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Planning IT Budgets for 2017

It’s that time of the year we’ve all been looking forward to: planning our IT budgets for the New Year. 

Now, many of us would rather sacrifice our pinky finger or a toe than plan out the budget, but it has to be done—and it has to be done right. 

An effective IT budget takes time.

You need to get input from your management team and strive to create a budget that will help your company grow, not just cover costs and make ends meet. 

To help you out make this process a little easier, here are 5 critical steps to building your budget for next year.

1. Look at your budget from the owner’s perspective

While you may work for an enterprise company that has a board of directors, try to think of it as having one person who’s responsible for paying for your budget.

If you think about someone having to open up their wallet to give you the money you need, it can help put future purchases in context.

Start thinking in categories.

What is essential?

What will be helpful?

What’s just on the wish list?

Carefully analyze each item per category. 

At first glance, you may think something is on the wish list.

But if you consider the long term, that item may actually be essential to your business. Similarly, something that sticks out now as an emergency may be obsolete in a few months. 

Lastly, write up your budget in plain English.

Avoid tech jargon, as some who read your budget may get lost in a cloud of words.

For major purchases, explain their importance to the company and their ROI. It will likely make the approval process a lot less painful for everyone.

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2. Invest in measures that will improve security


Cybercrime isn’t going anywhere. Look at how big it’s grown since the Target attack in 2013.

Just this October, we had the massive DDoOS attacks that disrupted PayPal, Twitter, Netflix, and other key services on the East Coast.

The US intelligence community has even implicated the Russian government’s involvement in security breaches. Attacks are not only growing, they’re also getting bigger and bolder. 

A Symantec Intelligence Report found that the number of new malware variants reached 45.5 million this past July.

As big data keeps growing and as we continue to advance rapidly into the age of the Internet of Things, security is paramount to the health of your company.

Investing in improved security is a wise move year over year. 

3. Double down on your disaster recovery plan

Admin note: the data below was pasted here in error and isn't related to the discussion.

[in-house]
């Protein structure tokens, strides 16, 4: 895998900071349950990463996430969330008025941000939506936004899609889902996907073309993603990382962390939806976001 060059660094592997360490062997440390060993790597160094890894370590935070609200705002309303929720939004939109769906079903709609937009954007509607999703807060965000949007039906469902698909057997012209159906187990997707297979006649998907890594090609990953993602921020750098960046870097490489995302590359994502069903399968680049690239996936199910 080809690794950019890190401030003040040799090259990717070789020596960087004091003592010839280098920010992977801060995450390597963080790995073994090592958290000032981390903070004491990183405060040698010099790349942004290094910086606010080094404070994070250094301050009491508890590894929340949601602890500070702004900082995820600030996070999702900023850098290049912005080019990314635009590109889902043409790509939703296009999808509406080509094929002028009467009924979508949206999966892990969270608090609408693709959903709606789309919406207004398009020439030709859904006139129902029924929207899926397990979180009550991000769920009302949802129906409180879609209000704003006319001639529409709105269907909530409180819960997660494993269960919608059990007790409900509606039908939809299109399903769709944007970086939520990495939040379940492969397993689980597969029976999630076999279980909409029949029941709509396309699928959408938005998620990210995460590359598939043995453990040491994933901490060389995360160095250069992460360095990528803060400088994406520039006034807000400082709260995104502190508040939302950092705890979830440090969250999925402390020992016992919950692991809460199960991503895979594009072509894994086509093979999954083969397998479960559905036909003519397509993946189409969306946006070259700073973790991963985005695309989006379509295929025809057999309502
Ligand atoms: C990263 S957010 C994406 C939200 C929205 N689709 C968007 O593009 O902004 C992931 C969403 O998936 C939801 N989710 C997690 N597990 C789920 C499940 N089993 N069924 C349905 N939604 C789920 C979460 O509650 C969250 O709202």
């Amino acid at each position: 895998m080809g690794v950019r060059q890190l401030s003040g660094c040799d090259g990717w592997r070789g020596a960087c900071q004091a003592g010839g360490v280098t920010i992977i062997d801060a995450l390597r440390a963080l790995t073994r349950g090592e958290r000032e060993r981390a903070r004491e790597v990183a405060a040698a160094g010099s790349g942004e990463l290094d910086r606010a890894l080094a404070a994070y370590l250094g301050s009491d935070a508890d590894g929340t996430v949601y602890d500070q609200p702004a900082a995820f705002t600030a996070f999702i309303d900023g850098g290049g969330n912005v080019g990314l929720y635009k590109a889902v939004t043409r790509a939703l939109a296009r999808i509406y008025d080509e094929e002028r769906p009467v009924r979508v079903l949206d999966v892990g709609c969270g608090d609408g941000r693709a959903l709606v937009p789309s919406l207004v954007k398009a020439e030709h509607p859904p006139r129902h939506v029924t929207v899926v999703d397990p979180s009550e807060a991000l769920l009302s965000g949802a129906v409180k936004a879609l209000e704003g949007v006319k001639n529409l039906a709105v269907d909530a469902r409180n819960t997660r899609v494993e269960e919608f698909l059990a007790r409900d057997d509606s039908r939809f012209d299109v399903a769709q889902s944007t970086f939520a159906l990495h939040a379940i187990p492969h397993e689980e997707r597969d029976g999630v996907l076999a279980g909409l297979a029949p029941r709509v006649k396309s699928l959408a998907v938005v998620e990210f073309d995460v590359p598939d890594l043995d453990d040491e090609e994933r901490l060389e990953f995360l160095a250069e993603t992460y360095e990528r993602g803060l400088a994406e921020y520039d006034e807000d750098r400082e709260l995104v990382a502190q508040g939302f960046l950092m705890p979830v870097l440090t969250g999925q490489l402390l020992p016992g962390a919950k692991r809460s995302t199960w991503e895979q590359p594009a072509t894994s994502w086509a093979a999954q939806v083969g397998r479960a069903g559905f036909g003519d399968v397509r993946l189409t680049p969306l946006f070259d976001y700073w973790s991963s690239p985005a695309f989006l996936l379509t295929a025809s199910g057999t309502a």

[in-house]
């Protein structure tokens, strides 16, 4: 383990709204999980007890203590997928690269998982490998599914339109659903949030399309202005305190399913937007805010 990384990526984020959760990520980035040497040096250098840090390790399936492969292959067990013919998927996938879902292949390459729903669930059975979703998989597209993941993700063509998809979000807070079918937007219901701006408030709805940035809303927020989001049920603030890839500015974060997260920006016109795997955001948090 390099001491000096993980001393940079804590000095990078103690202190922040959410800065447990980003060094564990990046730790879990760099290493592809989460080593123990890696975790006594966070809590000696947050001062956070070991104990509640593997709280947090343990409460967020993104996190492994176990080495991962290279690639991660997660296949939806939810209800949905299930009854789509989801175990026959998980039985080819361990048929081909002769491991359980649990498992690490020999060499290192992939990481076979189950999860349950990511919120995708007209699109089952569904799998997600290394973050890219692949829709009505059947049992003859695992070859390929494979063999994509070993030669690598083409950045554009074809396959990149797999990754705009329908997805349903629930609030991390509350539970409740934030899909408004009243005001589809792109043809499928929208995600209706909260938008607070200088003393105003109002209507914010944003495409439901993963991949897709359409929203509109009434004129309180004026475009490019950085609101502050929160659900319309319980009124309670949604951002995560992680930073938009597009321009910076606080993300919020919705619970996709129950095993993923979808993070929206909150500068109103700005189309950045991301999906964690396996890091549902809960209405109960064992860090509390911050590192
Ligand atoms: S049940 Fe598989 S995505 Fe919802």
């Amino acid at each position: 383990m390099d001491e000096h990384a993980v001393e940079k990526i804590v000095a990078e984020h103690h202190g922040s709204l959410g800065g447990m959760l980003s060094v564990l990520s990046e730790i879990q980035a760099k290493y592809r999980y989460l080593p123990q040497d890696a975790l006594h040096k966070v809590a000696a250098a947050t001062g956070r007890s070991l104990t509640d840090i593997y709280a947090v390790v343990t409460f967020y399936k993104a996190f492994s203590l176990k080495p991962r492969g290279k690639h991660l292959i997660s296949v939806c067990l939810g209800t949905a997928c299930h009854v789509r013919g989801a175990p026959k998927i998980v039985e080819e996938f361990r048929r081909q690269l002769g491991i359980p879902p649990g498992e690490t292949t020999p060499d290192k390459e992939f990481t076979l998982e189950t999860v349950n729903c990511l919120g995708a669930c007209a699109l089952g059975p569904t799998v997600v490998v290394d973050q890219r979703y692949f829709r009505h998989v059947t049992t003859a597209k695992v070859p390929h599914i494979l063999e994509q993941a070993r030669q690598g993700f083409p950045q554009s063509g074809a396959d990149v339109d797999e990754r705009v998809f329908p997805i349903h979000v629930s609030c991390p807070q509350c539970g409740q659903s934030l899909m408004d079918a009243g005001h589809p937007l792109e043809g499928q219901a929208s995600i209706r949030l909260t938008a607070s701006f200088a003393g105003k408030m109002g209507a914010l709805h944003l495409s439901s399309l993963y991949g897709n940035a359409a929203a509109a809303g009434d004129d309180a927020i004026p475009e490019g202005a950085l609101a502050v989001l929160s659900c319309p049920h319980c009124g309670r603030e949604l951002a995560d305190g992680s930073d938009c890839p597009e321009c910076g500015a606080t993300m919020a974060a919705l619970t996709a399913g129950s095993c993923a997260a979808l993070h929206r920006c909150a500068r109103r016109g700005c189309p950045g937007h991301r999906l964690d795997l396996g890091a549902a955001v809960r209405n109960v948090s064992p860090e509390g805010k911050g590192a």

You never know when disaster will strike, and unfortunately, very few companies plan for emergencies.

As a CIO in charge of your company’s security, you should allocate the funds for an actionable and specific disaster recovery plan.

A good idea is to align your goals with recommendations from the Department of Homeland Security, namely: 

  • Minimizing product or service disruption.
  • Protecting your facilities, electronic information, and physical assets.
  • Protecting your company’s reputation.

In addition, you know of at least one person in your company who is using an easy password, like “12345” or “password.”

No matter how many reminders are sent out about the importance of strong passwords, they just won’t pay attention.

The budget for your disaster recovery plan should also take into account the additional security needed to cover the types of problems that stem from these employee errors.

4. Don’t forget about software updates and replacements


Unfortunately, many companies don’t keep up their investments up to date.

Their hardware and software resources need to be replaced. If there’s a hardware of software failure, it can lead to more than just downtime.

You may rack up losses in productivity and increase your exposure to security risks.

A good approach for next year’s budget is to use an asset management system to gain this information.

This way, you can better budget for needed upgrades and replacements, and avoid unnecessary hits to your company’s bottom line.

5. Track what you spend as you go 


It’s the fun surprises that wreck most budgets.

Just like with your home, something will break or stop working for some unknown reason.

These are our unplanned purchases, and if you don’t have the padding for this, it can cause financial stress in other areas of your budget.

Invest now in data management software.

Many CIOs and companies still rely on Excel, but there are two main problems with this.

First, all the information still has to be entered manually. Second, Excel is a low-tech solution that doesn’t account for human error.

When you’re tracking day-to-day expenditures with the right tools, you will create a yearly picture of these unaccounted costs.

And while you won’t have an accurate figure for the start of 2017, by 2018, you’ll be in much better shape.


Written by IBM BP Network